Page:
I recall one of the first times I heard Faith - it may very well in fact have been THE first time - shortly after its release, probably sometime in late 1981. I was sitting in a friend’s pride and joy Mitsubishi GTO (or a “get turned on” as he referred to it), marvelling at the vehicle’s sleek lines, instantaneous response, and all-round Boy Racer “cool factor”. It was night time, the dashboard was a collection of bright lights and flash buttons. It looked for all the world exactly as I imagined the cockpit of a jumbo jet would, and right in the middle of said dash was a state-of-the-art car audio (or a “cassette stereo” as we knew it). The GTO was also suitably equipped with - what were in those prehistoric Hi-Fi days - speakers to die for.
Then it happened. Press play … the tolling of bells, the rolling, almost funky bassline of the album’s opener ‘The Holy Hour’. Then the reckless angry abandon of the excellent single ‘Primary’, followed by the dark paranoid angst of ‘Other Voices’ ... just three tracks in, I was already hooked, an instant convert, and there would be no turning back.
I was indeed “turned on” and tuned in to The Cure. It is something that stayed with me, and even today I have difficulty listening to Faith without being transported back to that place and time, that motor vehicle, and that sublime car audio.
The opening three tracks are mere tasters for what follows. Faith is an album without filler, a true classic of its type and genre, a breakthrough of sorts, even though commercial/mainstream success on a global scale (not to mention bouts of self-parody) was still a few years away yet for Robert Smith & co.
The only real criticism I have of Faith is its length, just eight tracks clocking in at around 37 minutes. Given that the epic single ‘Charlotte Sometimes’ was released shortly afterwards, and never actually made its way onto any other “standard” Cure album (although it is included on various subsequent compilation packages and 2005’s Deluxe version of Faith), it is not as though Smith was struggling for quality material during those years of prolific output 1979 to 1982.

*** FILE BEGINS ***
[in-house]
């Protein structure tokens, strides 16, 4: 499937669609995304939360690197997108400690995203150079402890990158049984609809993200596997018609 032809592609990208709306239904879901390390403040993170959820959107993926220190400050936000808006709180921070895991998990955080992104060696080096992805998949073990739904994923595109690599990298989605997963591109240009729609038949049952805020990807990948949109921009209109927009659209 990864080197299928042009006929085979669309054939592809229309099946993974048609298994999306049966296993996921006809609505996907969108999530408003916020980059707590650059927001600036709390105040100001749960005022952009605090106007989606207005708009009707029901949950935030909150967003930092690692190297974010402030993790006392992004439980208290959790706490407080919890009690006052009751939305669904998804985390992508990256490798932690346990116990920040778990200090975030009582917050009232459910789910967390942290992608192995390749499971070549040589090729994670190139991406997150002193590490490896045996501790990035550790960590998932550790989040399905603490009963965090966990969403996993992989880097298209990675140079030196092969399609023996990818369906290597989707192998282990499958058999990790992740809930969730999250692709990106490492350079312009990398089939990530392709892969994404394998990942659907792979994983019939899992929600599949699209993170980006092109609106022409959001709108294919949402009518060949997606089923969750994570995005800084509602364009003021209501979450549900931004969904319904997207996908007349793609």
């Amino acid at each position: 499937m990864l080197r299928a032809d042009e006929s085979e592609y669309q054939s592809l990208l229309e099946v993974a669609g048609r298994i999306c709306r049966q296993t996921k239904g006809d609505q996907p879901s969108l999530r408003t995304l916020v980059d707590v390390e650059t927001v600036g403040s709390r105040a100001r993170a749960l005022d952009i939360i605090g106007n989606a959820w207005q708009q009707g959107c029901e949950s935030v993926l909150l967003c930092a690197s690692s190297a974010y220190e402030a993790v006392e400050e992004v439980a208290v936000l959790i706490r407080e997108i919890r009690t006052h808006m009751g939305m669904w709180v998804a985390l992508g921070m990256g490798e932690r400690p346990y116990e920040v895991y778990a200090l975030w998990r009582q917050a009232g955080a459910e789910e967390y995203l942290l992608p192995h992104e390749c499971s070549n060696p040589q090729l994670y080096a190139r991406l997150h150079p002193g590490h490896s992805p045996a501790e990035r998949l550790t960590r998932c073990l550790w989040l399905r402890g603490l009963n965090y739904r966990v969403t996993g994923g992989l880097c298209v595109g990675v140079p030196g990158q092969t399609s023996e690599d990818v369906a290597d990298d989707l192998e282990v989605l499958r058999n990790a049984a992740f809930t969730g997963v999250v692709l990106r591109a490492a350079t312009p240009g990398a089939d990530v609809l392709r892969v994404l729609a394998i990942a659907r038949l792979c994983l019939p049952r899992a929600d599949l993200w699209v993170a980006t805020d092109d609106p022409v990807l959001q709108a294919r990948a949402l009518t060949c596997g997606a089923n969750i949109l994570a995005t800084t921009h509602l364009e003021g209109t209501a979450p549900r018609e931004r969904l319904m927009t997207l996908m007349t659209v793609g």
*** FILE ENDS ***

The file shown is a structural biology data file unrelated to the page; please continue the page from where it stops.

Of the remaining five tracks, the (albeit gloomy) title-track itself is probably the pick of a brilliant bunch, suitably positioned as the album closer. The multi-layered doom extravaganza that is ‘The Drowning Man’ is very much a mini-epic in its own right, while ‘Doubt’ gives us another flash of Smith’s rather more animated form of disaffection with the world, ala ‘Primary’.
‘All Cats Are Grey’ and ‘Funeral Party’ are probably my least favourite tracks on the album, both are perhaps a little too dreary for my taste, but even in saying that, I’ve learned to love both for what they are over years of repeated listening.
Robert Smith would, of course, go on to create some of the murkiest gloom and doom ever committed to vinyl, and many consider Faith to be the initial instalment of a somewhat glum trilogy, one that also features its 1982 follow-up, Pornography, and 1989’s Disintegration ... I’m not sure whether that still stands, but regardless, Faith is a perfectly fine standalone album as it is.
Highly-recommended – more so if you happen to find yourself trapped in a confined space, surrounded by booming speakers, and propelling forward towards the point of no return at what feels like the speed of sound.